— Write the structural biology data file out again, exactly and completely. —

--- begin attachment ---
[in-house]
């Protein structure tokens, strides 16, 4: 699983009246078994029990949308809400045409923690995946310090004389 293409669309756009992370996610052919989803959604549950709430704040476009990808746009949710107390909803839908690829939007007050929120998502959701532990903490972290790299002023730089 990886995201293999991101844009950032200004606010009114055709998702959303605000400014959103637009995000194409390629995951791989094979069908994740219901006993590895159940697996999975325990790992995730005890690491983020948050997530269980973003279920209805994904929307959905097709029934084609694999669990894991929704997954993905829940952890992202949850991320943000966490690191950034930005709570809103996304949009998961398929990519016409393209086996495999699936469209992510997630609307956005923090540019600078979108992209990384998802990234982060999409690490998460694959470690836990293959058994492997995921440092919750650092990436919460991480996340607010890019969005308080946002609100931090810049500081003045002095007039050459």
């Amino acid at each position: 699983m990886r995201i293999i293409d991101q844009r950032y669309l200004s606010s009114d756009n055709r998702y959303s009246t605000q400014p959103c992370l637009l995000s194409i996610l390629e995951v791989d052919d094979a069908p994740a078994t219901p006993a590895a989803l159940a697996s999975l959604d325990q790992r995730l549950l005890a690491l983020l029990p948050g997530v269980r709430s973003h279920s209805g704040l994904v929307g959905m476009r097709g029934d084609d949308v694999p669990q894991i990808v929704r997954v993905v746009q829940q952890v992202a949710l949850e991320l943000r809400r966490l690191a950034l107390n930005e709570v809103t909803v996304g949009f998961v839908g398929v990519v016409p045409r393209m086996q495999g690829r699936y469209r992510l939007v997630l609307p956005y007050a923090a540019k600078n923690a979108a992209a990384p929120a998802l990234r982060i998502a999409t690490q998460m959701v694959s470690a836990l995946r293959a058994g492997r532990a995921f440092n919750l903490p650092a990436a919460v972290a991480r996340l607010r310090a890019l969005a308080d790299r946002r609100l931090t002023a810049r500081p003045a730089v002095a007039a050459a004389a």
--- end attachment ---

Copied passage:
[in-house]
């Protein structure tokens, strides 16, 4: 699983009246078994029990949308809400045409923690995946310090004389 293409669309756009992370996610052919989803959604549950709430704040476009990808746009949710107390909803839908690829939007007050929120998502959701532990903490972290790299002023730089 990886995201293999991101844009950032200004606010009114055709998702959303605000400014959103637009995000194409390629995951791989094979069908994740219901006993590895159940697996999975325990790992995730005890690491983020948050997530269980973003279920209805994904929307959905097709029934084609694999669990894991929704997954993905829940952890992202949850991320943000966490690191950034930005709570809103996304949009998961398929990519016409393209086996495999699936469209992510997630609307956005923090540019600078979108992209990384998802990234982060999409690490998460694959470690836990293959058994492997995921440092919750650092990436919460991480996340607010890019969005308080946002609100931090810049500081003045002095007039050459």
């Amino acid at each position: 699983m990886r995201i293999i293409d991101q844009r950032y669309l200004s606010s009114d756009n055709r998702y959303s009246t605000q400014p959103c992370l637009l995000s194409i996610l390629e995951v791989d052919d094979a069908p994740a078994t219901p006993a590895a989803l159940a697996s999975l959604d325990q790992r995730l549950l005890a690491l983020l029990p948050g997530v269980r709430s973003h279920s209805g704040l994904v929307g959905m476009r097709g029934d084609d949308v694999p669990q894991i990808v929704r997954v993905v746009q829940q952890v992202a949710l949850e991320l943000r809400r966490l690191a950034l107390n930005e709570v809103t909803v996304g949009f998961v839908g398929v990519v016409p045409r393209m086996q495999g690829r699936y469209r992510l939007v997630l609307p956005y007050a923090a540019k600078n923690a979108a992209a990384p929120a998802l990234r982060i998502a999409t690490q998460m959701v694959s470690a836990l995946r293959a058994g492997r532990a995921f440092n919750l903490p650092a990436a919460v972290a991480r996340l607010r310090a890019l969005a308080d790299r946002r609100l931090t002023a810049r500081p003045a730089v002095a007039a050459a004389a």